Owning Every Single Bullet?
NYC, as so often in history, leads the way in such innovation. Every single police gun ever discharged, accounting for every single bullet, all packaged up in reports used for “lesson plans.” More than that, though, is the public’s sense of responsibility for its police: you own every single bullet, every single death.
What’s so cool about such analytical efforts and how they change both the training and the culture: in 1966 NYC cops fire 1,292 bullets. In 2006, they shoot only 540 bullets, including all the accidents and even the suicides. Only 60 times in 2006 do police fire at people, killing 13.
Ultimately, this is the standard our military will adhere to: every single round. I know it sounds fantastic from today’s perspective, but the technology is not, just the policy and the effort. Meet that standard and we’re talking a far different global security culture. Just moving in that direction will speak volumes to the world about who we are as a nation.
This is an interesting idea in limited applications but it seems inapplicable to most military operations. With rare exceptions, cops carry a handgun and fire one to six shots against a single assailant. Soldiers, by contrast, mostly use assault rifles, which have automatic and burst capability, and crew-served machine guns that fire hundreds of rounds a second. There are situations when massive firepower is employed against no target in particular, simply for purposes of suppression and to aid movement. Do we keep track of tracer rounds, too?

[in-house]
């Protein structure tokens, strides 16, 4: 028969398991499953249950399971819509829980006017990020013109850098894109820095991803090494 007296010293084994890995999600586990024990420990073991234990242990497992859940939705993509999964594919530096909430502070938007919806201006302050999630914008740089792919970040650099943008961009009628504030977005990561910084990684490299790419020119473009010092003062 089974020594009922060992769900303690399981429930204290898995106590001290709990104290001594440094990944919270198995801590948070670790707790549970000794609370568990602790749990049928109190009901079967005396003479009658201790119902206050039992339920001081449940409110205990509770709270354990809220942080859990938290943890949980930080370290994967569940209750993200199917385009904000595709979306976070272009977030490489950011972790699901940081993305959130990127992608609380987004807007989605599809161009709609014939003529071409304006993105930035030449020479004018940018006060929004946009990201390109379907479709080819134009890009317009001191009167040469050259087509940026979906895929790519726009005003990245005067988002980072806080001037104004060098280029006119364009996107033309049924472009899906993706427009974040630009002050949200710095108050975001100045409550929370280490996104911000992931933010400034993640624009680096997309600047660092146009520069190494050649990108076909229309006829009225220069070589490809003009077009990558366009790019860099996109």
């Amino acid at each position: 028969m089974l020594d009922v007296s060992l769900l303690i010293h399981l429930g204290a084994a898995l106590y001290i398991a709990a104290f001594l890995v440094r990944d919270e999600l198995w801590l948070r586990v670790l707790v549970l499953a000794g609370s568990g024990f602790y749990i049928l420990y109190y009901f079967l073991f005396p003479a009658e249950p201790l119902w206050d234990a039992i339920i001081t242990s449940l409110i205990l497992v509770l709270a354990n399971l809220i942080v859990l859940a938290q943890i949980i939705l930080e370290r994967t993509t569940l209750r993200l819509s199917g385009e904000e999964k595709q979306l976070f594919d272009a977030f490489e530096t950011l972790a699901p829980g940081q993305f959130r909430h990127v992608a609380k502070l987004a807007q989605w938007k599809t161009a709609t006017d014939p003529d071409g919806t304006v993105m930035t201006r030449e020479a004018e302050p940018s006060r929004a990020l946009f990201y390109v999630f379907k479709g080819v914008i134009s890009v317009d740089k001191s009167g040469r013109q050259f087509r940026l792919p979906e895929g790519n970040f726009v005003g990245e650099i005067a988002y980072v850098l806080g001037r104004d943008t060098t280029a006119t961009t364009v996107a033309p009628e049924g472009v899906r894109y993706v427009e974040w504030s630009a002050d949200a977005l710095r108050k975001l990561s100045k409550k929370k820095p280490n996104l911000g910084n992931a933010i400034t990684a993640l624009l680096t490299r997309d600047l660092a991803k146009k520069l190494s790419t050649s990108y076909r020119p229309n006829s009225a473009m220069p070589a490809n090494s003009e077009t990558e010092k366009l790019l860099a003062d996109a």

The policy strikes me as a good idea, though, at least in theory, in peacekeeping, counterinsurgency, and other stability and support operations. It makes sense to have very strict fire control those situations.
Ultimately, I’m not sure this would make all that much difference. We’re alienating potential friendlies in stability and support operations not because of a lack of ammo discipline but because of poor civil affairs procedures, our inability to communicate, and a sense that all locals are potential target sets. To the extent that we’re killing too many innocents, it’s not because of trigger-happy riflemen but because of a fondness for shooting from a safe distance using missiles and bombs.